To those who cling to power through corruption and deceit and the silencing of dissent, know that you are on the wrong side of history; but that we will extend a hand if you are willing to unclench your fist.
And to those nations like ours that enjoy relative plenty, we say we can no longer afford indifference to suffering outside our borders; nor can we consume the world’s resources without regard to effect. For the world has changed, and we must change with it.
From the solemn then unexpectedly hilarious benediction by the Reverend Joseph Lowery:
“Lord, in the memory of all the saints who from their labors rest, and in the joy of a new beginning, we ask you to help us work for that day when black will not be asked to get back, when brown can stick around — (laughter) — when yellow will be mellow — (laughter) — when the red man can get ahead, man — (laughter) — and when white will embrace what is right.”
Elizabeth Alexander’s Inaugural Poem:
“Praise Song for the Day”
Each day we go about our business, walking past each other, catching each others’ eyes or not, about to speak or speaking. All about us is noise. All about us is noise and bramble, thorn and din, each one of our ancestors on our tongues. Someone is stitching up a hem, darning a hole in a uniform, patching a tire, repairing the things in need of repair.
Someone is trying to make music somewhere with a pair of wooden spoons on an oil drum with cello, boom box, harmonica, voice.
A woman and her son wait for the bus.
A farmer considers the changing sky; A teacher says, “Take out your pencils. Begin.”
We encounter each other in words, words spiny or smooth, whispered or declaimed; words to consider, reconsider.
We cross dirt roads and highways that mark the will of someone and then others who said, “I need to see what’s on the other side; I know there’s something better down the road.”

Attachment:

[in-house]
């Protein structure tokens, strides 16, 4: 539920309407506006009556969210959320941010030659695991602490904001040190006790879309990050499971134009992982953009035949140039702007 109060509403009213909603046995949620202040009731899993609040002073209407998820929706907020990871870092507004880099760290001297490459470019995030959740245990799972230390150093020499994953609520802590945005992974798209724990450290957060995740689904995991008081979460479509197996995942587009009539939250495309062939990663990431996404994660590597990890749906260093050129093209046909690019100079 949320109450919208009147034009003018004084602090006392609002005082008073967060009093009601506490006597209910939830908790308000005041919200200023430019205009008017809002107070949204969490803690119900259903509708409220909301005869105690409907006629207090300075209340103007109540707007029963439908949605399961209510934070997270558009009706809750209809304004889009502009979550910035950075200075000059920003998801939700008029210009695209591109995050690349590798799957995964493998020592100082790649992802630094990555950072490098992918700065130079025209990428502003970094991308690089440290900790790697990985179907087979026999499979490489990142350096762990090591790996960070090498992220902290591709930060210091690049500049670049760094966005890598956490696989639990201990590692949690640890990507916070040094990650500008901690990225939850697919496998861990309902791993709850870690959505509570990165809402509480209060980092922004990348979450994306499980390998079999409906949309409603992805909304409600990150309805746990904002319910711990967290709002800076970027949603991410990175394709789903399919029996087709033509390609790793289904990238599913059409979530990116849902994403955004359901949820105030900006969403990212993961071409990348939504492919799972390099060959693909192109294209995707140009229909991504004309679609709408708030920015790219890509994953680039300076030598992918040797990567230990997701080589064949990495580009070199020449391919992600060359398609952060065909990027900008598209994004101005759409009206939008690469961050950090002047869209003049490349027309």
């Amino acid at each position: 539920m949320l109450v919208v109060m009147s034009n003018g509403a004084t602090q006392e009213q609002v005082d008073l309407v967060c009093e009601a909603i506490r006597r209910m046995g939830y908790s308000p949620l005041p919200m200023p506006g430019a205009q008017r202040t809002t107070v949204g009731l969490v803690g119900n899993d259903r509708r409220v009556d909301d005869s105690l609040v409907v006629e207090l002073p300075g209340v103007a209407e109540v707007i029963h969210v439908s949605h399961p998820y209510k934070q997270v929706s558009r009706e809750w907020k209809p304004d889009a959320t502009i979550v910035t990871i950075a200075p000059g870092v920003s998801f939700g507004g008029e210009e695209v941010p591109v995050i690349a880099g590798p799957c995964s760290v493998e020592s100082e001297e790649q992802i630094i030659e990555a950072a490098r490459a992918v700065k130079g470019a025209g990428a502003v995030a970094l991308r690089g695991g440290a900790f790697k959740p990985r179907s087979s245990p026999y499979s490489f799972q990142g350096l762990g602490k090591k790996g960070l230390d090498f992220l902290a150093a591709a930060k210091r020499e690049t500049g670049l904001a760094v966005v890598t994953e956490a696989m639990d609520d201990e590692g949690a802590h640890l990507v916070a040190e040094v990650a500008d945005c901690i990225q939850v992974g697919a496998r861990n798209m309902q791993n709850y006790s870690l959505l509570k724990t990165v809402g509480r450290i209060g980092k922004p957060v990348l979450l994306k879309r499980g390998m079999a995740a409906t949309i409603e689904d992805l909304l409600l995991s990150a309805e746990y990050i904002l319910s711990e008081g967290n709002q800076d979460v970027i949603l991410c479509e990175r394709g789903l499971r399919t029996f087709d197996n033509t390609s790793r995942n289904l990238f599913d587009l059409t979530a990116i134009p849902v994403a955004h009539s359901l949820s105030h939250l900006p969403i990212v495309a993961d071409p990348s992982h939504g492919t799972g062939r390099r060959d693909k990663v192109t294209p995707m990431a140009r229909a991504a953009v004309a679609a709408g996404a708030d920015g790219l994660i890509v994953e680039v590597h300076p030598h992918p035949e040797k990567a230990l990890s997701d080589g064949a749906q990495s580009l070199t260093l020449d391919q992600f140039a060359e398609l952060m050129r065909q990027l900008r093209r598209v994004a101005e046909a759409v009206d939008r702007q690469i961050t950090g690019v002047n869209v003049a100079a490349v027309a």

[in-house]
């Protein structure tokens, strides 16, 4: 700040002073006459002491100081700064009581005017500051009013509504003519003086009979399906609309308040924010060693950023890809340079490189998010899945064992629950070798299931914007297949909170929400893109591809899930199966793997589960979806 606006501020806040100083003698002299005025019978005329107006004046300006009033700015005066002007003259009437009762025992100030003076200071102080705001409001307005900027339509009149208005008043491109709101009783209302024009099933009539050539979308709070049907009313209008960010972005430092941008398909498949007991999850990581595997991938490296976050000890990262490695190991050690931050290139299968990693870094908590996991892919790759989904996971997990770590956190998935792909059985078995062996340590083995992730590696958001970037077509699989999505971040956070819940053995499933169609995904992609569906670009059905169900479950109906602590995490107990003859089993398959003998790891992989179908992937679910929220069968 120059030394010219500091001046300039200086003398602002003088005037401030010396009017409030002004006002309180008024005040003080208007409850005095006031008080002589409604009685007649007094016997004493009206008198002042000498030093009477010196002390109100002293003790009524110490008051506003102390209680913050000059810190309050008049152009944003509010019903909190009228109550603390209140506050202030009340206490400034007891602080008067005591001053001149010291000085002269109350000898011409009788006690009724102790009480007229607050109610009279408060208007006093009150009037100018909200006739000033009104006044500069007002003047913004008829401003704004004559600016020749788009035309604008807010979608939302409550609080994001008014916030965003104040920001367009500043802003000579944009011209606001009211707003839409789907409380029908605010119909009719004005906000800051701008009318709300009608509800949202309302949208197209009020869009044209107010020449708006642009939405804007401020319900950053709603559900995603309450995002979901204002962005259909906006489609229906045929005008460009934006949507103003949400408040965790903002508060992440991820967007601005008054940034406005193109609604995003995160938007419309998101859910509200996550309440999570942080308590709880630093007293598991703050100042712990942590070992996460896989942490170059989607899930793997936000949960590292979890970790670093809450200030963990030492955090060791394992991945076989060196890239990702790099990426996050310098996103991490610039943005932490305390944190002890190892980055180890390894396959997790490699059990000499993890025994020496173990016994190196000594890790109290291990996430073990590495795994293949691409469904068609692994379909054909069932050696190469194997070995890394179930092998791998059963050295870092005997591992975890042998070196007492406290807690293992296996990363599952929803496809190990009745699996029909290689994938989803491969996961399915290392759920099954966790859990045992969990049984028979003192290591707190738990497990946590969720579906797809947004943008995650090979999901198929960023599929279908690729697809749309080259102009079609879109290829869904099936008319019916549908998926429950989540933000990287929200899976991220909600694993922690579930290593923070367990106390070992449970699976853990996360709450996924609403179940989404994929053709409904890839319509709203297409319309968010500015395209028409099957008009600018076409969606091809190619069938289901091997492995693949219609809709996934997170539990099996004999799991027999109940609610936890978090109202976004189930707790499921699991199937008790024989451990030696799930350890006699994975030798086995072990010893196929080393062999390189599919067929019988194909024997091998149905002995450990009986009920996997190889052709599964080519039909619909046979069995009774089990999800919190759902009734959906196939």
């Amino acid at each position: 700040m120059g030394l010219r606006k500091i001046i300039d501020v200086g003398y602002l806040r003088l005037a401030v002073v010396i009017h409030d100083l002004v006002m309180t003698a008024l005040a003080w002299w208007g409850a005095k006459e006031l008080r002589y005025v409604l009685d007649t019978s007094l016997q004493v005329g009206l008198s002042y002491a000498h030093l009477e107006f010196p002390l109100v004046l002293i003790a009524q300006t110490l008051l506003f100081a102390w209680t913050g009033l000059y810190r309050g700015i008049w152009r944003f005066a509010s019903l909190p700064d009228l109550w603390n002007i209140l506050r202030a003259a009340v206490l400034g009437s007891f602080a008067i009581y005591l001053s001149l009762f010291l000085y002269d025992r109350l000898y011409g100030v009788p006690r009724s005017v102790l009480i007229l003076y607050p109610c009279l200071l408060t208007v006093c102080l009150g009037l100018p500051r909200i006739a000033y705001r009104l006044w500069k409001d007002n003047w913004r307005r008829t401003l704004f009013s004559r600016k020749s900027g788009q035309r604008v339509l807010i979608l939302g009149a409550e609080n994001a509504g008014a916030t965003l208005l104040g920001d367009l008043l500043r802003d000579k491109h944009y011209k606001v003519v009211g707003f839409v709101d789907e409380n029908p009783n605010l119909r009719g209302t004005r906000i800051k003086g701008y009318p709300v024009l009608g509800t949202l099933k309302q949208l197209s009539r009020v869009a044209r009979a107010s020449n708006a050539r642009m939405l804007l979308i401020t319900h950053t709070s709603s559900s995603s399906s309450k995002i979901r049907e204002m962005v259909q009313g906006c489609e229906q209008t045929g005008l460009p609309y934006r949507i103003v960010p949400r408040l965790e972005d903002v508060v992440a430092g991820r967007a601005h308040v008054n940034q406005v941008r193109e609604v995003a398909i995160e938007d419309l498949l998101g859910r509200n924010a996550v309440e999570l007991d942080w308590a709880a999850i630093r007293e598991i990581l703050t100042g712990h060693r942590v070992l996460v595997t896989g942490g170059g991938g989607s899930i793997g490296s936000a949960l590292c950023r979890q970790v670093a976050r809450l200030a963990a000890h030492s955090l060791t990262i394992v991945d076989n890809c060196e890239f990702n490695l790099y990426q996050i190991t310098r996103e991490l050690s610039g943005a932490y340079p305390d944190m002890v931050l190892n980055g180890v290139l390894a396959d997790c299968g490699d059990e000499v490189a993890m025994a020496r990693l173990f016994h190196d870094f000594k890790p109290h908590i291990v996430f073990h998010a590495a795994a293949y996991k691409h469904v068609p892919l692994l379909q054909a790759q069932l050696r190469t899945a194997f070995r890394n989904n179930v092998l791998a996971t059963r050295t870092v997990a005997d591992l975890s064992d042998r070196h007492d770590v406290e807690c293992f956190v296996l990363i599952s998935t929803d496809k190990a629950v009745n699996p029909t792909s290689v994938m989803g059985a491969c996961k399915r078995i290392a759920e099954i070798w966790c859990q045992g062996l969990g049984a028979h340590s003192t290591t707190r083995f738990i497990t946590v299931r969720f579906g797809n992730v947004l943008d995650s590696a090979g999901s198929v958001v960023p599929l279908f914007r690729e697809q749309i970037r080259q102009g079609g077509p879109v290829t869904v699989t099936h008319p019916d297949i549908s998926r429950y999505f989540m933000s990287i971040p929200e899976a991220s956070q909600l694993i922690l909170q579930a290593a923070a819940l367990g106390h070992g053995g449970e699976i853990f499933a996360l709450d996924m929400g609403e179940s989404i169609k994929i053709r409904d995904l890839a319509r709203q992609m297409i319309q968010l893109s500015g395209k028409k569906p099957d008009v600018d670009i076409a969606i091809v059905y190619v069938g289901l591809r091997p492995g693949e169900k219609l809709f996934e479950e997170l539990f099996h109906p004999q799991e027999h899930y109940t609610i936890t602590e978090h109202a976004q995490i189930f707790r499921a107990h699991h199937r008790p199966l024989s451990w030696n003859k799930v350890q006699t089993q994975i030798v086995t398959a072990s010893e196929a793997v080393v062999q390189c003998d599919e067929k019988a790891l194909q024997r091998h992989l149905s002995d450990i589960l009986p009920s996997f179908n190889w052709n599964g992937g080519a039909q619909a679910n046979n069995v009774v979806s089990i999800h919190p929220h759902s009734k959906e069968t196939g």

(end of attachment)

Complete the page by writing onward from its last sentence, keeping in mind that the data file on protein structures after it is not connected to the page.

We need to find a place where we are safe; We walk into that which we cannot yet see.
Say it plain, that many have died for this day. Sing the names of the dead who brought us here, who laid the train tracks, raised the bridges, picked the cotton and the lettuce, built brick by brick the glittering edifices they would then keep clean and work inside of.
Praise song for struggle; praise song for the day. Praise song for every hand-lettered sign; The figuring it out at kitchen tables.
Some live by “Love thy neighbor as thy self.”
Others by “first do no harm,” or “take no more than you need.”
What if the mightiest word is love, love beyond marital, filial national. Love that casts a widening pool of light. Love with no need to preempt grievance.
In today’s sharp sparkle, this winter air, anything can be made, any sentence begun.
On the brink, on the brim, on the cusp praise song for walking forward in that light.
Obama for being so cool.
Obama for having a poet read at his inauguration
The crowd for behaving themselves and being friendly and cheerful for the most part. No arrests or major incidents of note.
The band who played on tirelessly in the freezing cold
DC Security/Police who didn’t really seem to have a lot of organized information about how crowds/lines were to be handled, although most of the officers we spoke with were helpful and nice.
Whoever made the decision not to have enough JumboTrons
To the lack of cool flyover by jets with colored smoke trailing after them (probably for security concerns).
Overall, it was an amazing experience, and I was so glad to be there. I am proud to live in a country where the peaceful transition of power is a regular part of government. I’m happy to have good friends to spend time with. I’m happy that at the end of a long, cold day, I have a warm house to come home to.